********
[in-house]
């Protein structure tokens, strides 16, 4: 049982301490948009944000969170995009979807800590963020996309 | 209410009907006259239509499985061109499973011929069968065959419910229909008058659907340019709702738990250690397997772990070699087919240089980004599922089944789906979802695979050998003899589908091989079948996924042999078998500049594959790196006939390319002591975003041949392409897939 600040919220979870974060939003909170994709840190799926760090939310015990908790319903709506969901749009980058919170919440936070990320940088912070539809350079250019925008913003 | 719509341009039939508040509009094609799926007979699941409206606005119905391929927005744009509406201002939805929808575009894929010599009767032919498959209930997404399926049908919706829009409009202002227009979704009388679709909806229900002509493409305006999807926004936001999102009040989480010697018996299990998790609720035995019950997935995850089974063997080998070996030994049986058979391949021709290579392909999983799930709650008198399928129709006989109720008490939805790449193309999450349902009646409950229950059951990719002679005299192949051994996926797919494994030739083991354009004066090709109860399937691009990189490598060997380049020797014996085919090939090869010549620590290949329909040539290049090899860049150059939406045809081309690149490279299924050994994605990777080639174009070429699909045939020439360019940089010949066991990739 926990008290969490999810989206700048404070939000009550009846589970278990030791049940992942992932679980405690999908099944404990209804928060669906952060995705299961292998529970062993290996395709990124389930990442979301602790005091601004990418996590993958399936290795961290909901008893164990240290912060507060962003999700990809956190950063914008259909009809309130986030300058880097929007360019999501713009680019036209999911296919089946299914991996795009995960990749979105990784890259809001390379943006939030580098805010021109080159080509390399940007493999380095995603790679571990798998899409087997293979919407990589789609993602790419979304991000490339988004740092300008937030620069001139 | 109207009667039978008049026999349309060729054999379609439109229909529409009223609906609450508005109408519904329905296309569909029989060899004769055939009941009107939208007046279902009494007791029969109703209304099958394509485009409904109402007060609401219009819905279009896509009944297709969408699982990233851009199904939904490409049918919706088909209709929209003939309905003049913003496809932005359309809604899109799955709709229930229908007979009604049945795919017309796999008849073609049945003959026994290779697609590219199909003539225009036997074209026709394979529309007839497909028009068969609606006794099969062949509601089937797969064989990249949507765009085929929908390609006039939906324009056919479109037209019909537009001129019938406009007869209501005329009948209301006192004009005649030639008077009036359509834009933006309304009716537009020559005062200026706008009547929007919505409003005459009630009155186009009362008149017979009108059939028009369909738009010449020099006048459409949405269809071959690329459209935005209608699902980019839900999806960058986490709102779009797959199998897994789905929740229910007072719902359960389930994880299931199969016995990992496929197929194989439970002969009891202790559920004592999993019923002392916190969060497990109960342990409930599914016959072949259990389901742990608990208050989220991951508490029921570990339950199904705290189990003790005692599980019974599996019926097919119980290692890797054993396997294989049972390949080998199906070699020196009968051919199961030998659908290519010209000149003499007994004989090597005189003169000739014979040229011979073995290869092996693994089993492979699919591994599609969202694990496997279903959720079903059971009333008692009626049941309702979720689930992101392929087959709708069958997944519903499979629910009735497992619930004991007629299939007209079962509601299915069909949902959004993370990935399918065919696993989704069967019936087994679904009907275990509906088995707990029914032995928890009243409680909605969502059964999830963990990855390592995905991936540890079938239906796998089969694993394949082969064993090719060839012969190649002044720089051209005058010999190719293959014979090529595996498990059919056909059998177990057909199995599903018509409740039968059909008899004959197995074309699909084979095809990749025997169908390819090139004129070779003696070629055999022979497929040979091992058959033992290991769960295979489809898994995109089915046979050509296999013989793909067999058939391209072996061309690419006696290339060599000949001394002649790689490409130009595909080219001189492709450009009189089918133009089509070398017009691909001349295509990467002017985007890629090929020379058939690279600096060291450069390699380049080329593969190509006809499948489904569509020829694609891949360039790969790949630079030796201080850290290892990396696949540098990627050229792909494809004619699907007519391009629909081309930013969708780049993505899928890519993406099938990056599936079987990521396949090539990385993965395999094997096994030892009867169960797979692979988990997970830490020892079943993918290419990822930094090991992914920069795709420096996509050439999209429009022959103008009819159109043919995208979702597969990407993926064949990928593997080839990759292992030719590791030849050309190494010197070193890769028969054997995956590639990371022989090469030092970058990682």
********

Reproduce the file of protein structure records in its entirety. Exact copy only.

[in-house]
């Protein structure tokens, strides 16, 4: 049982301490948009944000969170995009979807800590963020996309 | 209410009907006259239509499985061109499973011929069968065959419910229909008058659907340019709702738990250690397997772990070699087919240089980004599922089944789906979802695979050998003899589908091989079948996924042999078998500049594959790196006939390319002591975003041949392409897939 600040919220979870974060939003909170994709840190799926760090939310015990908790319903709506969901749009980058919170919440936070990320940088912070539809350079250019925008913003 | 719509341009039939508040509009094609799926007979699941409206606005119905391929927005744009509406201002939805929808575009894929010599009767032919498959209930997404399926049908919706829009409009202002227009979704009388679709909806229900002509493409305006999807926004936001999102009040989480010697018996299990998790609720035995019950997935995850089974063997080998070996030994049986058979391949021709290579392909999983799930709650008198399928129709006989109720008490939805790449193309999450349902009646409950229950059951990719002679005299192949051994996926797919494994030739083991354009004066090709109860399937691009990189490598060997380049020797014996085919090939090869010549620590290949329909040539290049090899860049150059939406045809081309690149490279299924050994994605990777080639174009070429699909045939020439360019940089010949066991990739 926990008290969490999810989206700048404070939000009550009846589970278990030791049940992942992932679980405690999908099944404990209804928060669906952060995705299961292998529970062993290996395709990124389930990442979301602790005091601004990418996590993958399936290795961290909901008893164990240290912060507060962003999700990809956190950063914008259909009809309130986030300058880097929007360019999501713009680019036209999911296919089946299914991996795009995960990749979105990784890259809001390379943006939030580098805010021109080159080509390399940007493999380095995603790679571990798998899409087997293979919407990589789609993602790419979304991000490339988004740092300008937030620069001139 | 109207009667039978008049026999349309060729054999379609439109229909529409009223609906609450508005109408519904329905296309569909029989060899004769055939009941009107939208007046279902009494007791029969109703209304099958394509485009409904109402007060609401219009819905279009896509009944297709969408699982990233851009199904939904490409049918919706088909209709929209003939309905003049913003496809932005359309809604899109799955709709229930229908007979009604049945795919017309796999008849073609049945003959026994290779697609590219199909003539225009036997074209026709394979529309007839497909028009068969609606006794099969062949509601089937797969064989990249949507765009085929929908390609006039939906324009056919479109037209019909537009001129019938406009007869209501005329009948209301006192004009005649030639008077009036359509834009933006309304009716537009020559005062200026706008009547929007919505409003005459009630009155186009009362008149017979009108059939028009369909738009010449020099006048459409949405269809071959690329459209935005209608699902980019839900999806960058986490709102779009797959199998897994789905929740229910007072719902359960389930994880299931199969016995990992496929197929194989439970002969009891202790559920004592999993019923002392916190969060497990109960342990409930599914016959072949259990389901742990608990208050989220991951508490029921570990339950199904705290189990003790005692599980019974599996019926097919119980290692890797054993396997294989049972390949080998199906070699020196009968051919199961030998659908290519010209000149003499007994004989090597005189003169000739014979040229011979073995290869092996693994089993492979699919591994599609969202694990496997279903959720079903059971009333008692009626049941309702979720689930992101392929087959709708069958997944519903499979629910009735497992619930004991007629299939007209079962509601299915069909949902959004993370990935399918065919696993989704069967019936087994679904009907275990509906088995707990029914032995928890009243409680909605969502059964999830963990990855390592995905991936540890079938239906796998089969694993394949082969064993090719060839012969190649002044720089051209005058010999190719293959014979090529595996498990059919056909059998177990057909199995599903018509409740039968059909008899004959197995074309699909084979095809990749025997169908390819090139004129070779003696070629055999022979497929040979091992058959033992290991769960295979489809898994995109089915046979050509296999013989793909067999058939391209072996061309690419006696290339060599000949001394002649790689490409130009595909080219001189492709450009009189089918133009089509070398017009691909001349295509990467002017985007890629090929020379058939690279600096060291450069390699380049080329593969190509006809499948489904569509020829694609891949360039790969790949630079030796201080850290290892990396696949540098990627050229792909494809004619699907007519391009629909081309930013969708780049993505899928890519993406099938990056599936079987990521396949090539990385993965395999094997096994030892009867169960797979692979988990997970830490020892079943993918290419990822930094090991992914920069795709420096996509050439999209429009022959103008009819159109043919995208979702597969990407993926064949990928593997080839990759292992030719590791030849050309190494010197070193890769028969054997995956590639990371022989090469030092970058990682």